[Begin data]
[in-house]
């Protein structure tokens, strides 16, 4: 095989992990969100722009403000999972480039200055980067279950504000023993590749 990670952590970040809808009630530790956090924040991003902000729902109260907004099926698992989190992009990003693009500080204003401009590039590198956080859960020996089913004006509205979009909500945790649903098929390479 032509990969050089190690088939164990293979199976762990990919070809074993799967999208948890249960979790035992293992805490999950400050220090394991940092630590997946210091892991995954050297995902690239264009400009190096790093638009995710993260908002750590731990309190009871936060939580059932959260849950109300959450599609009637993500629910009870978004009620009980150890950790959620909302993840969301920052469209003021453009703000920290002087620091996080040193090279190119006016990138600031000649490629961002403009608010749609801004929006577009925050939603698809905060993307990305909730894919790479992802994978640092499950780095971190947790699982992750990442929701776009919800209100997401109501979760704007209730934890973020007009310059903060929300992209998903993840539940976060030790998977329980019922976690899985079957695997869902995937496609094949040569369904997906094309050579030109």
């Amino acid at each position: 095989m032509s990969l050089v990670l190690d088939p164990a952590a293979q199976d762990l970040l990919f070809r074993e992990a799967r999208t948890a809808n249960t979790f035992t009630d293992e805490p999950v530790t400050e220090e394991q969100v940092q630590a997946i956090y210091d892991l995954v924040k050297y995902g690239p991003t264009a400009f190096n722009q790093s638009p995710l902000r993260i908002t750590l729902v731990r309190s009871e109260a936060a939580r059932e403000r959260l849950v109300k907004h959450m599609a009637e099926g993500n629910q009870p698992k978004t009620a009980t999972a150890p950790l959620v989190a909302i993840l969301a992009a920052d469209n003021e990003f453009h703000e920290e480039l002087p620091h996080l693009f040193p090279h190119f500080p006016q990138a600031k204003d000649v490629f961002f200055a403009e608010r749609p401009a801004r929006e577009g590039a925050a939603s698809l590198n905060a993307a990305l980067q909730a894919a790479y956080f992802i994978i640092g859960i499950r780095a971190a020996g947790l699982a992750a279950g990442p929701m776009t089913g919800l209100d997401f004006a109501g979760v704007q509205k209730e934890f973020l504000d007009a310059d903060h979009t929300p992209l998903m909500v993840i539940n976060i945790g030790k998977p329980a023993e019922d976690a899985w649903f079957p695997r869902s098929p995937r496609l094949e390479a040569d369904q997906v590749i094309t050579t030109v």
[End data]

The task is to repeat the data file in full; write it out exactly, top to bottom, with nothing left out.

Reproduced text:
[in-house]
């Protein structure tokens, strides 16, 4: 095989992990969100722009403000999972480039200055980067279950504000023993590749 990670952590970040809808009630530790956090924040991003902000729902109260907004099926698992989190992009990003693009500080204003401009590039590198956080859960020996089913004006509205979009909500945790649903098929390479 032509990969050089190690088939164990293979199976762990990919070809074993799967999208948890249960979790035992293992805490999950400050220090394991940092630590997946210091892991995954050297995902690239264009400009190096790093638009995710993260908002750590731990309190009871936060939580059932959260849950109300959450599609009637993500629910009870978004009620009980150890950790959620909302993840969301920052469209003021453009703000920290002087620091996080040193090279190119006016990138600031000649490629961002403009608010749609801004929006577009925050939603698809905060993307990305909730894919790479992802994978640092499950780095971190947790699982992750990442929701776009919800209100997401109501979760704007209730934890973020007009310059903060929300992209998903993840539940976060030790998977329980019922976690899985079957695997869902995937496609094949040569369904997906094309050579030109």
């Amino acid at each position: 095989m032509s990969l050089v990670l190690d088939p164990a952590a293979q199976d762990l970040l990919f070809r074993e992990a799967r999208t948890a809808n249960t979790f035992t009630d293992e805490p999950v530790t400050e220090e394991q969100v940092q630590a997946i956090y210091d892991l995954v924040k050297y995902g690239p991003t264009a400009f190096n722009q790093s638009p995710l902000r993260i908002t750590l729902v731990r309190s009871e109260a936060a939580r059932e403000r959260l849950v109300k907004h959450m599609a009637e099926g993500n629910q009870p698992k978004t009620a009980t999972a150890p950790l959620v989190a909302i993840l969301a992009a920052d469209n003021e990003f453009h703000e920290e480039l002087p620091h996080l693009f040193p090279h190119f500080p006016q990138a600031k204003d000649v490629f961002f200055a403009e608010r749609p401009a801004r929006e577009g590039a925050a939603s698809l590198n905060a993307a990305l980067q909730a894919a790479y956080f992802i994978i640092g859960i499950r780095a971190a020996g947790l699982a992750a279950g990442p929701m776009t089913g919800l209100d997401f004006a109501g979760v704007q509205k209730e934890f973020l504000d007009a310059d903060h979009t929300p992209l998903m909500v993840i539940n976060i945790g030790k998977p329980a023993e019922d976690a899985w649903f079957p695997r869902s098929p995937r496609l094949e390479a040569d369904q997906v590749i094309t050579t030109v």